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21 Jun 2013 00:00
Soaring Asian stock markets helped bolster the fortunes of investors. (AFP)
This happened as soaring stock markets helped bolster the fortunes of investors.
The number of "high net worth individuals" climbed by 10% in 2012, taking the total worldwide to 12-million, according to research by Royal Bank of Canada (RBC) and consultancy Capgemini.
Between them, these 12-million people owned assets worth $46.2-trillion — more than three times the entire annual output from the United States economy, and a 10% increase on 2011.
A high net worth individual is defined as anyone with $1-million or more in "investable assets". The definition excludes the value of a main home and of any "consumer durables" such as cars.
World markets were volatile in the first half of 2012 as the eurozone crisis deepened; but share prices later recovered strongly, boosting the wealth of those with investments.
The findings are likely to increase concerns that the benefits of central banks' radical policies to rekindle growth have accrued overwhelmingly to the top end of society, while unemployment remains high in many countries and incomes have been under severe pressure.
The wealth report came as the latest United Kingdom inflation figures showed that with the consumer price index running at 2.7% in May, wages for average British workers have now failed to keep up with prices for more than three years.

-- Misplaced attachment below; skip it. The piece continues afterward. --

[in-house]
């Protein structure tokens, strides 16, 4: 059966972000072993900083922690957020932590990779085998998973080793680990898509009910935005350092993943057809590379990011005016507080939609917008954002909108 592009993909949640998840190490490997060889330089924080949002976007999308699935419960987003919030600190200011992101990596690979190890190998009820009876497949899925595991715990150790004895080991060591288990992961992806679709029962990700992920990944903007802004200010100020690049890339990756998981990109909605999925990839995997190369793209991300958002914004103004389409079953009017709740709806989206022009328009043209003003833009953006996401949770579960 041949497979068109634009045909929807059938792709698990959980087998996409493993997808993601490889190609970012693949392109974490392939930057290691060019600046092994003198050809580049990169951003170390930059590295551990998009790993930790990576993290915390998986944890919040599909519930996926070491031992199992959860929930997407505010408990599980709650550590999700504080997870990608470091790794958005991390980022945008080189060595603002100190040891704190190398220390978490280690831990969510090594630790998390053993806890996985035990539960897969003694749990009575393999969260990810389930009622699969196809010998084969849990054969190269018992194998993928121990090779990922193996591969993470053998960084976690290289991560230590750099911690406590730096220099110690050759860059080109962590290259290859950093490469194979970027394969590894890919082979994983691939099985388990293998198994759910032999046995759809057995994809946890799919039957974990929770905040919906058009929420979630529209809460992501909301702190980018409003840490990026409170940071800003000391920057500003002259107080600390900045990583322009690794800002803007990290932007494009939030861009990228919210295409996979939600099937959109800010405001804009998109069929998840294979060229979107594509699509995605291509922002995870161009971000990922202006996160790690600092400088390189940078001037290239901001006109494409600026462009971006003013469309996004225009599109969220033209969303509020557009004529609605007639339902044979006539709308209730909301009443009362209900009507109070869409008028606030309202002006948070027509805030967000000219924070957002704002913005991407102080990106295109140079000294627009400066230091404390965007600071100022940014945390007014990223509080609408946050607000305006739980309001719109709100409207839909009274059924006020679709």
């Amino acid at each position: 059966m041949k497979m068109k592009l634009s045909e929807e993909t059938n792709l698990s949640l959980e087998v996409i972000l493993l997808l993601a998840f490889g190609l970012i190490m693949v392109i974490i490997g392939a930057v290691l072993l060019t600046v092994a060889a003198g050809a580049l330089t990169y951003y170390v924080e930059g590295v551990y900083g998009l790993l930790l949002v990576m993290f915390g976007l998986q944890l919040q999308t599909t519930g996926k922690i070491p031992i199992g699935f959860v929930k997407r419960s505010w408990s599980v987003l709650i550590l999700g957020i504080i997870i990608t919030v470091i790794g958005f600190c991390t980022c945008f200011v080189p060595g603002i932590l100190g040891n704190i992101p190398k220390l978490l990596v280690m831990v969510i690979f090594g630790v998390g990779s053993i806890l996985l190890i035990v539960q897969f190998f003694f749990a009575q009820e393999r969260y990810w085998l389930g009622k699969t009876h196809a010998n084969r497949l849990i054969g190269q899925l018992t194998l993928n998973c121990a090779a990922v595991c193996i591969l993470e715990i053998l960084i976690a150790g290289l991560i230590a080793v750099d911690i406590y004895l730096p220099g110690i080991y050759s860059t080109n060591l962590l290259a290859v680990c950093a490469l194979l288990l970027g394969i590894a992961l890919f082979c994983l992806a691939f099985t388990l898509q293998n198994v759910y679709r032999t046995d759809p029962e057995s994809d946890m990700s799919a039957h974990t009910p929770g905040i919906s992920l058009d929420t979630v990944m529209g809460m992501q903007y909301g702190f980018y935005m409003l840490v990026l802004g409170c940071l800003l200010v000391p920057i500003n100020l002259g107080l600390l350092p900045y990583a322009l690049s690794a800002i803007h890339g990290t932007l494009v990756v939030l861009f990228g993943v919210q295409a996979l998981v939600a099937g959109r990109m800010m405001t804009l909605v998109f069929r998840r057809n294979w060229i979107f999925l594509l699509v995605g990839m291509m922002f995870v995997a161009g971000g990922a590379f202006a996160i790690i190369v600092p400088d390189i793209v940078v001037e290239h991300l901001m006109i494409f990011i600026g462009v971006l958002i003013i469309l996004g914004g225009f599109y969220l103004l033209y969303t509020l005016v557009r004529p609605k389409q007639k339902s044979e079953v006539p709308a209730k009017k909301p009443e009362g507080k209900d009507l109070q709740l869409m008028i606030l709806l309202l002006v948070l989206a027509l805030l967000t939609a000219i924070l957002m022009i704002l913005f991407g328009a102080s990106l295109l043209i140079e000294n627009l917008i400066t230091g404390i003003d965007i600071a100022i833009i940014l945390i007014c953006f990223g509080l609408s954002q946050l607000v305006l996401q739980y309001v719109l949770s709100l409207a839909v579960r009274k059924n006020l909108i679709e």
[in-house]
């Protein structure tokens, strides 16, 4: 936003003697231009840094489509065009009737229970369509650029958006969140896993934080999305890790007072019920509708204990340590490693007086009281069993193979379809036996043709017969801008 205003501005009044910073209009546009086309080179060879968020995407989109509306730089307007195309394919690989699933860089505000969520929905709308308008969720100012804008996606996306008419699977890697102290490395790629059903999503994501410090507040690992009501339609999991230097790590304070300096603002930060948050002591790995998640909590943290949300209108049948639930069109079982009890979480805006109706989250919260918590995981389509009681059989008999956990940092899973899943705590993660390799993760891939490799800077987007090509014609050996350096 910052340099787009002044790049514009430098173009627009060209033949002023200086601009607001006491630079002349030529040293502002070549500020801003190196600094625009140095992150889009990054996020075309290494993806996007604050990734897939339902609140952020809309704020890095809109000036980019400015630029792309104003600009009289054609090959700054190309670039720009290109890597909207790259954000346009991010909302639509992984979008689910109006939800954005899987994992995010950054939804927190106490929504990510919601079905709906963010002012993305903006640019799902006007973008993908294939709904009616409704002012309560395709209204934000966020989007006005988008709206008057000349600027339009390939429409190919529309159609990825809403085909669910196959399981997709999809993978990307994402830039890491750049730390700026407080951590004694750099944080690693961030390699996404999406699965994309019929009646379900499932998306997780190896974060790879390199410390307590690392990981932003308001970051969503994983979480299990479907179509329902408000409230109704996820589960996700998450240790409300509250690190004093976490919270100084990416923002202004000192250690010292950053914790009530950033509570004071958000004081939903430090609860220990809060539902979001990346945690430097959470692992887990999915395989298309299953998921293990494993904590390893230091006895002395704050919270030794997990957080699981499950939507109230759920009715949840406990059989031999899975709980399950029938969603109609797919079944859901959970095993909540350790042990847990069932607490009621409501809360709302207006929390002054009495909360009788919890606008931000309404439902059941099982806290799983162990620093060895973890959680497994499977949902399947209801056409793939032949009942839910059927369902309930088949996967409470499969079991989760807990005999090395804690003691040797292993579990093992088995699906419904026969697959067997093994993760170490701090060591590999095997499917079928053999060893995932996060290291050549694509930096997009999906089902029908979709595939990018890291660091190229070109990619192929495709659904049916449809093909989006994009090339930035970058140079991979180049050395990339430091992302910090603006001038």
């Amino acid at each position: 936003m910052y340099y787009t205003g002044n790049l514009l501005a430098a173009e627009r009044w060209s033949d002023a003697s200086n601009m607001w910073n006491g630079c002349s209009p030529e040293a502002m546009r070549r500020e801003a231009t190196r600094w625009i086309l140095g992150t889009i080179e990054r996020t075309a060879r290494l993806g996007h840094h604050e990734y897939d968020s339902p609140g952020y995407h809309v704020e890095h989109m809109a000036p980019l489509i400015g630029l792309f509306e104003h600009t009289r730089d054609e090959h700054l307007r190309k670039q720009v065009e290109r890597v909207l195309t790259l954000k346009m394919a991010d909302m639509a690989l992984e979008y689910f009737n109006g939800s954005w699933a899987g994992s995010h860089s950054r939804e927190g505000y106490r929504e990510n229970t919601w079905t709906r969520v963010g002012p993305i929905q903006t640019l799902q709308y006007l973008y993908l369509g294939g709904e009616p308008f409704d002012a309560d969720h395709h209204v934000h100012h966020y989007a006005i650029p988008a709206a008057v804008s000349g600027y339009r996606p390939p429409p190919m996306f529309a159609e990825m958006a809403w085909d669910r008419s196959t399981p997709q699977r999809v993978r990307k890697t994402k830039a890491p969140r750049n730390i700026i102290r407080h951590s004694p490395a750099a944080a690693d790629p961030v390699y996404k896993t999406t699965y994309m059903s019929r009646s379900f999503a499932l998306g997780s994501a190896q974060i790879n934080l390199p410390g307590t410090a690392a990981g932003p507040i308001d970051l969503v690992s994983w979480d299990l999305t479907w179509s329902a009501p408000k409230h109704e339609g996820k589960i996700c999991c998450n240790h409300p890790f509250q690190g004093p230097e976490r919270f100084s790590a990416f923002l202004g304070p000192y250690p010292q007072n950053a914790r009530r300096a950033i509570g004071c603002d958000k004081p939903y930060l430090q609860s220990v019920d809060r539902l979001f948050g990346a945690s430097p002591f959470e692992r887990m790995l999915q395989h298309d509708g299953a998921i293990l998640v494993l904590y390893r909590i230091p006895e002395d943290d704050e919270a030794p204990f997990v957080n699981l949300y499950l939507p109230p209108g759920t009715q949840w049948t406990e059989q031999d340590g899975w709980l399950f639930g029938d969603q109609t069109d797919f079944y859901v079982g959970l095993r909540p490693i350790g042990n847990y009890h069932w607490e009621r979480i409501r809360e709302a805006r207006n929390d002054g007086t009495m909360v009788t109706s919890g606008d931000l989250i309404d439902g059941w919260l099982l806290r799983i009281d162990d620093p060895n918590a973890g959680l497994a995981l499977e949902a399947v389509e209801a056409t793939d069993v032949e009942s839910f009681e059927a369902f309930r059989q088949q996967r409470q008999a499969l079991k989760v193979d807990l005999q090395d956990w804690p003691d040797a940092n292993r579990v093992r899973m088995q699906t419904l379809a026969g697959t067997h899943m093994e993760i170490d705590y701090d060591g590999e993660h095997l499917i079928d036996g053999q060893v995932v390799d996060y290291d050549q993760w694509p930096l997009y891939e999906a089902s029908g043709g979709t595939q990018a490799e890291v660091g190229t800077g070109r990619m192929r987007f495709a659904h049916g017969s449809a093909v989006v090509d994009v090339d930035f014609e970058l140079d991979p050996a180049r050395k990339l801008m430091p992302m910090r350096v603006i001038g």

Frances O'Grady, general secretary of the Trades Union Congress, said: "Economic stagnation has caused incomes to fall for most ordinary families, but the wealth of the super-rich just keeps on growing.
Unless this inequality is tackled, Britain could experience a pretty joyless recovery, with the majority of the population seeing little or no benefit when economic growth returns."
The US regained its place at the top of the league table in the report, as the home to 3.73-million high net worth individuals, up by more than 11.5% on 2011, as the recovering property market helped repair the damage to wealthy investors' housing portfolios inflicted by the downturn.
The Asia-Pacific region was just behind the US, with a population of 3.68-million super-rich investors — up by more than 9% on the year.
Britain is home to the fifth-largest group of super-wealthy individuals.
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